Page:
Chapel Hill gives ‘go’ to GoTriangle’s $2.5 billion LRT plan — but opposition persists

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Conceptual rendering of a light rail transit station in the Triangle

Chapel Hill town council has joined Durham City Council in giving a green light to a cooperative agreement for GoTriangle’s proposed $2.5 billion light rail transit project, though significant opposition remains to aspects of the transit infrastructure plan.

Some opposition relates to the route’s alignment in downtown Durham  where opponents say road closures for the rail line will divide the city’s rapidly revitalizing downtown.  One of the opponents is the owner of local broadcaster WRAL-TV.

Despite these concerns, GoTriangle representatives are hopeful that construction can commence by 2020 and the rail line opened by 2028. Federal funds would cover half of the project’s estimated costs.

“This is going to be a transformative project for Durham (and) Chapel Hill. It allows the communities to grow in ways they said they want,” another local broadcaster, CBS-17 reported GoTriangle’s interim project director John Tallmadge as saying.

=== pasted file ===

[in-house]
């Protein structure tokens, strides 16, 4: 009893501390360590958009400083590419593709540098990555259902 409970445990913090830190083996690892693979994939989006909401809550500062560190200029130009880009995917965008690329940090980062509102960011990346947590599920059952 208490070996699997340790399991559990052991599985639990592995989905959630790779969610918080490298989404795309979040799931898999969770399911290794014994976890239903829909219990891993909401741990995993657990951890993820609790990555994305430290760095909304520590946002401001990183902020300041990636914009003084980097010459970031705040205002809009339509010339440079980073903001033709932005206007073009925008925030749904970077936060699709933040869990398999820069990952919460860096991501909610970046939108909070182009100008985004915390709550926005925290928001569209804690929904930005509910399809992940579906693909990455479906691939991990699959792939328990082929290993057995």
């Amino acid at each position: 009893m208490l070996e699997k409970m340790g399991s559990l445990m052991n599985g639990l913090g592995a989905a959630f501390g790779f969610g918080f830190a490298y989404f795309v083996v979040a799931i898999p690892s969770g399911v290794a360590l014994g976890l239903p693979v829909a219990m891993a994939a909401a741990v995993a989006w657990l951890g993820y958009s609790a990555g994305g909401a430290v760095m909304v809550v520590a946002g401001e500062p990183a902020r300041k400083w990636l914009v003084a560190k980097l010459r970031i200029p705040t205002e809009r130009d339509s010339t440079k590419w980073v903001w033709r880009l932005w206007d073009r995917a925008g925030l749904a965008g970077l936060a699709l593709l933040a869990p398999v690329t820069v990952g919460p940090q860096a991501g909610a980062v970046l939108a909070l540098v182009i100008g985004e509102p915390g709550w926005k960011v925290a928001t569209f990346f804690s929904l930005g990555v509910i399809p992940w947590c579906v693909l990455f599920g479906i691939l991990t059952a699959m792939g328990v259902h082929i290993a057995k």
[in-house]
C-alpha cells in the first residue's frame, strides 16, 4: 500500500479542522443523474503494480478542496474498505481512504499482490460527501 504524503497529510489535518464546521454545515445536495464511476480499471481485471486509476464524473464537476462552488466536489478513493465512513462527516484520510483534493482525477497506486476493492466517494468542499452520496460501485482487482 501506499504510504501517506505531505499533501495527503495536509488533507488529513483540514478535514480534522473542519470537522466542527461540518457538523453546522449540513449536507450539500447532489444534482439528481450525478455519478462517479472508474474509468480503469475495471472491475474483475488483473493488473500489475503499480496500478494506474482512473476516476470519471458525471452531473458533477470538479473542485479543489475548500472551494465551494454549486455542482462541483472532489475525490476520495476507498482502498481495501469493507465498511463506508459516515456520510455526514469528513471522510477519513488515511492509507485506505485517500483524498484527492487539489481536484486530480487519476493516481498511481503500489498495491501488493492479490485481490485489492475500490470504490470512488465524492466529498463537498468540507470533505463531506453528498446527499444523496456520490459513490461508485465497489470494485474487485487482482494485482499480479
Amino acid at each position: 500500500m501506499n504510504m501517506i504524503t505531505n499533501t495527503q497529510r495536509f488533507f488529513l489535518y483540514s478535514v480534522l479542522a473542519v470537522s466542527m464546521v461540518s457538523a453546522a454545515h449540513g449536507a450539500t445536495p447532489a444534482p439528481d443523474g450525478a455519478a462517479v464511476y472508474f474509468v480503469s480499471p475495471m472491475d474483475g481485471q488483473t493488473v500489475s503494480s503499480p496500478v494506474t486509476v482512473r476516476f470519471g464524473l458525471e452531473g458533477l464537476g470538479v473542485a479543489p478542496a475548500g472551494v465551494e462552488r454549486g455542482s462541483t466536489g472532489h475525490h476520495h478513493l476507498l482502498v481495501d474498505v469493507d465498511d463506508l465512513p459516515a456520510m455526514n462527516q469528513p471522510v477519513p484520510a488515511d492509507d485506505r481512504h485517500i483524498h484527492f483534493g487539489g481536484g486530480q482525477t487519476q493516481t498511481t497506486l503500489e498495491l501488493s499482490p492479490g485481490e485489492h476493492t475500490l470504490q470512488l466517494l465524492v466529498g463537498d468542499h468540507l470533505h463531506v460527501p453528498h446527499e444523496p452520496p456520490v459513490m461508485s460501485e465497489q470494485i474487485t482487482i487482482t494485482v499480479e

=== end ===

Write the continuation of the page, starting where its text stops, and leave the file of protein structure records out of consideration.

The nearly 18-mile light rail line would have 19 stops, including Duke, UNC-Chapel Hill, North Carolina Central, and the UNC, Duke and Durham VA Medical Centers. 

However, some project opponents believe the light rail will be noisy. “Others have expressed concern about the use of eminent domain,” CBS reported. “Still others are worried about the road closures that the project will bring.”

Booster organization Downtown Durham Inc. has expressed concerns about the closure of the Blackwell Street intersection and other proposed traffic changes in a letter to GoTriangle, saying the moves would cut the downtown area in half.

“The ‘look and feel’ of a downtown has always been critical to its success,” DDI chairwoman Jessica Brock and chief executive Nicole Thompson wrote in the letter. “We strongly believe that the success of (light rail) and downtown Durham relies on a robust exploration of alternative concepts that considers effects of the alignment through downtown, especially where street closures or conversions are proposed.”

Capitol Broadcasting Company, the parent company of WRAL and the owner of the DBAP and the American Tobacco Campus, also opposes the Blackwell Street closure, the TV station reported.

“The dispute caused Michael Goodmon, vice-president of real estate for Capitol Broadcasting, to resign last month as chairman of the nonprofit GoTransit Partners, which has been seeking grant and donor funding for public transportation initiatives,” the broadcaster said.

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